4. Is there anything about the process of publishing a book that still surprises you? 

I’ve seen the book publishing and buying process from so many points of view. I’ve been a bookseller, a publisher and a writer. So I guess I shouldn’t be surprised, but I often still am. Any time I get a nice review or a book of mine turns up in the media I’m stunned. I remember when my first book came out it was reviewed in The Sun and Heat Magazine, which was hugely surprising to me. 

My last publication was during the dark days of lockdown. And that again was all surprising, because all the things that are great about publishing books like meeting readers and going to bookshops weren’t possible. I’m looking forward to a more personable experience this time! 

5. What do you do when you aren’t writing? What do you do to relax and get away from it all?

I love to garden and cook – activities where I can be totally immersed in something. My day job is as a Creative Director for a marketing agency. So I spend a lot of time developing ideas and getting them down on paper. When I’m not doing that or writing books, I want to be as far away from a laptop screen as possible. So I’ll either be found digging around outside, cooking (and of course eating), or at my local non-league football ground.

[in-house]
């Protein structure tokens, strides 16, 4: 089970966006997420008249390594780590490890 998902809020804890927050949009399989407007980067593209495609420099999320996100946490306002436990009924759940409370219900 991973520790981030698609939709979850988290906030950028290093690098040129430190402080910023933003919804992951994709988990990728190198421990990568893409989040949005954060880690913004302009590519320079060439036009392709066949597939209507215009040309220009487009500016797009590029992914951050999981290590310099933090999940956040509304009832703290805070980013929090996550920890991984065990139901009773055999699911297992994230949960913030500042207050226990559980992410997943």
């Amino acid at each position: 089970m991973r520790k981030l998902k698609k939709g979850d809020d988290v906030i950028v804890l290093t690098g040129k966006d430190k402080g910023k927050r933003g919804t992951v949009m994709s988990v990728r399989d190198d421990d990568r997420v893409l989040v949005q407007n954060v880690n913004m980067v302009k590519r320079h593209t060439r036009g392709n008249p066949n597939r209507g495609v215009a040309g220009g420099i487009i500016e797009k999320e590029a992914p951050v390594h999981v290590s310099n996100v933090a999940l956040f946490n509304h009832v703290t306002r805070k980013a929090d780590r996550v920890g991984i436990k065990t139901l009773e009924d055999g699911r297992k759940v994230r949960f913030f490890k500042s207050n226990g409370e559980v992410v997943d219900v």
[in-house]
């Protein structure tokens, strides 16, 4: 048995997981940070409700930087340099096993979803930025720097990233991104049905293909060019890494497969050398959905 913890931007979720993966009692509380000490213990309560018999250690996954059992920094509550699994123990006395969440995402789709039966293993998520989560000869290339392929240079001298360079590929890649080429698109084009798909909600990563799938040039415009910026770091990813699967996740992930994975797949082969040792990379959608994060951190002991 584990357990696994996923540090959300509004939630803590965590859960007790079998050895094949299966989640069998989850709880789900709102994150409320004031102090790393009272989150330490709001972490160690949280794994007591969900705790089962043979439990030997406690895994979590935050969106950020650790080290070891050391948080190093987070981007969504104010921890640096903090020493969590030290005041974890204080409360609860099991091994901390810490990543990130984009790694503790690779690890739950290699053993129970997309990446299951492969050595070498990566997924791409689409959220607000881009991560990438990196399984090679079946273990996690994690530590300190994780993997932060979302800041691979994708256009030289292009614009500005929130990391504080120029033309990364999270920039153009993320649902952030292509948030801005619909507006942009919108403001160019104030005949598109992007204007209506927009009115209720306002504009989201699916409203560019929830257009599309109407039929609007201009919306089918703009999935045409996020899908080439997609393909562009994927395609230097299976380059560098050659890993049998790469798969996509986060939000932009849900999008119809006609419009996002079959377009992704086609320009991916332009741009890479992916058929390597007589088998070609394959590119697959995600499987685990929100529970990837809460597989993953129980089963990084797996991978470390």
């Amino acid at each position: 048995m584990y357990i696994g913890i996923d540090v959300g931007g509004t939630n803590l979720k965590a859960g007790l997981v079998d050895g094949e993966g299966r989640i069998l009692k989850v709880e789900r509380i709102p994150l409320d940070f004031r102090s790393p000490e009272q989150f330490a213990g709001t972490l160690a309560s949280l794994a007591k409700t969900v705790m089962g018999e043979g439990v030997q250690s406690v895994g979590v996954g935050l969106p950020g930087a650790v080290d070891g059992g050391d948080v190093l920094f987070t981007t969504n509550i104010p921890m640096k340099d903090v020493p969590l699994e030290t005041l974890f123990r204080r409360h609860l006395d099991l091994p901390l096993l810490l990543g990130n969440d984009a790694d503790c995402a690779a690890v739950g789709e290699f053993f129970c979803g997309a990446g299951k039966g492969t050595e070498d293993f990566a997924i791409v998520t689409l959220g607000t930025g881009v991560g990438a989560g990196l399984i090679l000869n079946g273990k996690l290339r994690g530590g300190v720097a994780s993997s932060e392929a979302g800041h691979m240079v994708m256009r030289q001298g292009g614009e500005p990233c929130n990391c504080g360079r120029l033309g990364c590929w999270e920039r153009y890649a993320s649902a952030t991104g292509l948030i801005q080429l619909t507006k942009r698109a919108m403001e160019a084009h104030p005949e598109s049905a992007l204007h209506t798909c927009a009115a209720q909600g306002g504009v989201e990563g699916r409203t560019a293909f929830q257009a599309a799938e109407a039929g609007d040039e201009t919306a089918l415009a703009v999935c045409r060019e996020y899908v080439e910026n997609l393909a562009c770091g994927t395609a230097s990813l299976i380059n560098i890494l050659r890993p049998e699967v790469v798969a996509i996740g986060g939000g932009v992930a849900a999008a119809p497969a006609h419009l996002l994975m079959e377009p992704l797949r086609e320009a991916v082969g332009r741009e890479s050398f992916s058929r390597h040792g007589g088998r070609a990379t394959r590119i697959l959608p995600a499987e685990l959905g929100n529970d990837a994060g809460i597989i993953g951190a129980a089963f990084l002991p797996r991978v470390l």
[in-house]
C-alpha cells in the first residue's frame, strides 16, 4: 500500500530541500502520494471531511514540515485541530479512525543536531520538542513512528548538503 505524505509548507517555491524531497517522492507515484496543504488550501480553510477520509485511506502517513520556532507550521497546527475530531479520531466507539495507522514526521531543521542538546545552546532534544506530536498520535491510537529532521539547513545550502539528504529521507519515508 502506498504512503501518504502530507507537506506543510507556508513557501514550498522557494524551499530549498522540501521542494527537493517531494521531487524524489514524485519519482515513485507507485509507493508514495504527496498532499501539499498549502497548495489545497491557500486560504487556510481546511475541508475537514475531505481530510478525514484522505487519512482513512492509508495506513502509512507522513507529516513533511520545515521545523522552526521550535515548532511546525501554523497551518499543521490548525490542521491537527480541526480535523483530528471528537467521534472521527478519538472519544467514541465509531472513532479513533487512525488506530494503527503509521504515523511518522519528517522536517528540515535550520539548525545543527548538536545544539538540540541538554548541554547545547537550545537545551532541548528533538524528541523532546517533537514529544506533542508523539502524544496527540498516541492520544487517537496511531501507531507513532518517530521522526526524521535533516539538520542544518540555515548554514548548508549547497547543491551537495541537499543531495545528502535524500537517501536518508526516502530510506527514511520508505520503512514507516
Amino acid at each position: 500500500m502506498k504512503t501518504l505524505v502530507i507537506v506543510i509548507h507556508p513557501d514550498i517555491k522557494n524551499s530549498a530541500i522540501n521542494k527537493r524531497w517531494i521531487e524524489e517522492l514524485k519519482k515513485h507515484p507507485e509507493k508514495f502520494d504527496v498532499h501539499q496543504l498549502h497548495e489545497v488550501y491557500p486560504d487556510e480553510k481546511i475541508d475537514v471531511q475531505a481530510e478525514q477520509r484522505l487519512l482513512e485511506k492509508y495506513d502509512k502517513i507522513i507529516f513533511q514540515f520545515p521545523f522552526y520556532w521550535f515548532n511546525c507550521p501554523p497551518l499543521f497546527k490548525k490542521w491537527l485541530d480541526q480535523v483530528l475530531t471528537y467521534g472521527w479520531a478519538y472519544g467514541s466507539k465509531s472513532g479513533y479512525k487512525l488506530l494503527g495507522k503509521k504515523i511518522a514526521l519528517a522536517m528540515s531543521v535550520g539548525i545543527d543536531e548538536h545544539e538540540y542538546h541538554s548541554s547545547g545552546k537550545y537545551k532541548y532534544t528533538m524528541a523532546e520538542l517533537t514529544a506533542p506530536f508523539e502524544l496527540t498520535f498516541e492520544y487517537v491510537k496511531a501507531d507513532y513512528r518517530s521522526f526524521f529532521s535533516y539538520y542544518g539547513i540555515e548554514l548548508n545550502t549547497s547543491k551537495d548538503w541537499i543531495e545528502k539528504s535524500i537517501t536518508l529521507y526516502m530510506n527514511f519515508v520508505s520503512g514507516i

6. If you could only read one book for the rest of your life which book would it be? 

Tricky question. It would either be the Adrian Mole collection. They are my absolute favourite books. Funny, insightful, satirical. I love them. Or maybe something by PG Wodehouse – if I only had one book for the rest of time it would need to make me laugh. I was tempted to go for one of those big books that sit on my shelf unread like Ulysses, but better to be realistic! 

7. I like to end my Q&As with the same question so here we go. During all the Q&As and interviews you’ve done what question have you not been asked that you wish had been asked – and what’s the answer?